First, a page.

November 5, 2020 § 25 Comments
In November, 2004, I joined NaNoWriMo for the first time. The goal was the same as it is now: write a 50,000 word novel in thirty days. To prepare, I read No Plot, No Problem! by NaNoWriMo’s founder Chris Baty. I took its philosophy to heart: I didn’t have to know what I was doing. I just had to fast-write a draft and allow my creative subconscious kick in, thus preventing anxiety about “writing well” to stall my progress. I looked forward to releasing control of craft and letting the story travel wherever it wanted.
NaNo writers connected through the message boards where we exchanged encouragement and tips for getting those 50,000 words down. Our chats also revealed the tension pervading the United States as we prepared to vote for either John Kerry or George W. Bush for president. Most supported Kerry, hoping for less nationalistic, more socially progressive policies. I, like many, held my breath, voted, and hoped for change.
Three days into NaNoWriMo, George W. Bush was elected. The mandate for change had not materialized. Many writers found themselves overwhelmed by sadness, anger, and even despair. Some dropped out, unable to see the point of fast-drafting a novel while the country veered toward an ever more right-leaning agenda. Uncertainty and fear about the future clogged their creative energy.
I was among those struggling with an emotional crash. The thought of writing my first novel, which I’d so anticipated, sparked an existential conflict: I wanted to write, but I couldn’t find a reason to. The whole project now appeared trivial. Whatever powered my creative mind had been short-circuited. I was empty. I wanted to forget everything, lie on the couch, and sink into the distraction of TV.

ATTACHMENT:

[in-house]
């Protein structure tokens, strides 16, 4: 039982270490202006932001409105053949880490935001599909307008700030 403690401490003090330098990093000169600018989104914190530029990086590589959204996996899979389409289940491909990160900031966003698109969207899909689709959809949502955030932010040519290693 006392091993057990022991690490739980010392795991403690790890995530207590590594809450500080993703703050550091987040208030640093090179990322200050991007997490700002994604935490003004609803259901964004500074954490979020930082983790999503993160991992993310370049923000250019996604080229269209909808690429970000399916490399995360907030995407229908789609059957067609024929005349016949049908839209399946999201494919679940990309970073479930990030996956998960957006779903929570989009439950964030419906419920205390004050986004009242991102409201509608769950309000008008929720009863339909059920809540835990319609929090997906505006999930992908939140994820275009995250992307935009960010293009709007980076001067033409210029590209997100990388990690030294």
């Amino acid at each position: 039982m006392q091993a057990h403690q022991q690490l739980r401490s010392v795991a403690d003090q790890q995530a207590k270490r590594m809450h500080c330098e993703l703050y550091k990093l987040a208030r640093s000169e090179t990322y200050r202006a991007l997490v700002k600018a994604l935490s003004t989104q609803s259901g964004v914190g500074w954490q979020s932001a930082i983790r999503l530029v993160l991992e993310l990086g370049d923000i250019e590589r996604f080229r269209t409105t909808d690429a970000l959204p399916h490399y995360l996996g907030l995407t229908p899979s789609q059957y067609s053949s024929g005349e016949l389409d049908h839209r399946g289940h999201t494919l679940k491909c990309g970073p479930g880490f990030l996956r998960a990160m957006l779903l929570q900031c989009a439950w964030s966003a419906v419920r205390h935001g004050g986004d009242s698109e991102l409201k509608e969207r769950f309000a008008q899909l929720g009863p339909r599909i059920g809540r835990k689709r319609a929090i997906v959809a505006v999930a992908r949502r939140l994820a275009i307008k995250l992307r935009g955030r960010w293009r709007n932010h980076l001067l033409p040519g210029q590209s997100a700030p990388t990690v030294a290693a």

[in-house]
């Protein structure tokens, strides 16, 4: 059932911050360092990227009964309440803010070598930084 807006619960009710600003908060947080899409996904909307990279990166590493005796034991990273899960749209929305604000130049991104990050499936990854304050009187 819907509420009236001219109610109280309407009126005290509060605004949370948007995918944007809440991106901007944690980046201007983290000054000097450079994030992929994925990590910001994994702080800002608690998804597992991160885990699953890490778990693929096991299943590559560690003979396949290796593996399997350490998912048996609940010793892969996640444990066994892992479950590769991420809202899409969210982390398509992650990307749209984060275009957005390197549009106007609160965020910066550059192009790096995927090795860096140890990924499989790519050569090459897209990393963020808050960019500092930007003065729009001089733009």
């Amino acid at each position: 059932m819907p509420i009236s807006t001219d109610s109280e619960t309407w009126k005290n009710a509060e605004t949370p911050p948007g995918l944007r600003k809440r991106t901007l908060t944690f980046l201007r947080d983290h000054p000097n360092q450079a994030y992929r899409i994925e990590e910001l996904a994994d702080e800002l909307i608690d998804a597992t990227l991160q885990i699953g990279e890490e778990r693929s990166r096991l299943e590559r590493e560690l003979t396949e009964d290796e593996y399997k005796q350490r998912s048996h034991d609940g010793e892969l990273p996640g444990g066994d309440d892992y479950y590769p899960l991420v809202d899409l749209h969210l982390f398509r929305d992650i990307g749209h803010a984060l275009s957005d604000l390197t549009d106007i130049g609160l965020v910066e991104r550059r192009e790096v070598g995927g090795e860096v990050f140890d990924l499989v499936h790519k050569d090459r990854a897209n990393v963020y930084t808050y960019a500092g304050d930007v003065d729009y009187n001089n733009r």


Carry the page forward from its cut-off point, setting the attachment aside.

But I was stubborn and I hated to lose. I couldn’t bear the thought of December arriving with no draft, no sense of accomplishment, no banner on my NaNo profile declaring me a “winner!” How could I finish, though, trapped in this fog, the question why bother pulsing in my mind?
Baty’s strategy—no plot, no problem—had guided me through my first 4000 words. Perhaps I could expand that idea to help me through this confusion. If I could write a book flying blind, not knowing the plot, could I write a book without knowing the answer to why bother?
A mantra came to me as I considered how to work through creative stagnation: write anyway.
Write when it seems pointless.
Write when my mood tanks and my work is mediocre.
Write when I don’t know what I’m doing and I believe no one cares.
Write when everything seems unknowable, unpredictable, even frightening. Trust my subconscious and its desire to create without needing to justify it.
The idea was simple, but the follow through was difficult. I scribbled WRITE ANYWAY on a sticky note next to my laptop and sat down at my desk. Distractions called to me—the ease of television, the comfort of a good book, the clear purpose of a few loads of laundry. I managed to type a word, a phrase, then a sentence.
The first few paragraphs I wrote on November 3, 2004 came as easily as yanking teeth out of my head one by one. This sucks so bad, I thought.
I looked at my sticky note and refocused: this sucks so bad, but write anyway.
I was surprised at the little emotional boost I got. I still remember that day, thinking George W. Bush is president but write anyway.
The world is chaos but write anyway.
I’m scared but write anyway.
When I hit 1667 words, I sat back and breathed. I felt lighter. Energized. I did it. The immediate act of writing had carried the power to de-stagnate my emotional state and refocus my creativity. I didn’t need to fix my mood first or have anything figured out. I didn’t even need a reason.
Writing tethers me to the world in a way nothing else does. Today is November 2, 2020, and I’m still coaching myself: I don’t know who will be president, what’s happening to my country, even what will happen to me. But I’m going to write anyway. It’s my remedy for despair. It’s how I will survive.
Amy Grier earned her MFA at Lesley University. A singer and classically trained pianist, she has taught music and English in the U.S. and Japan. Amy has a master’s in East Asian Studies from Washington University in St. Louis and one in Literature and Writing from Rivier University. Her prose and poetry has appeared in Poetry East, eratio, Streetlight Magazine, xoJane, and Dream International Quarterly. Her memoir-in-progress, Terrible Daughter, is about surviving childhood with a mentally ill mother.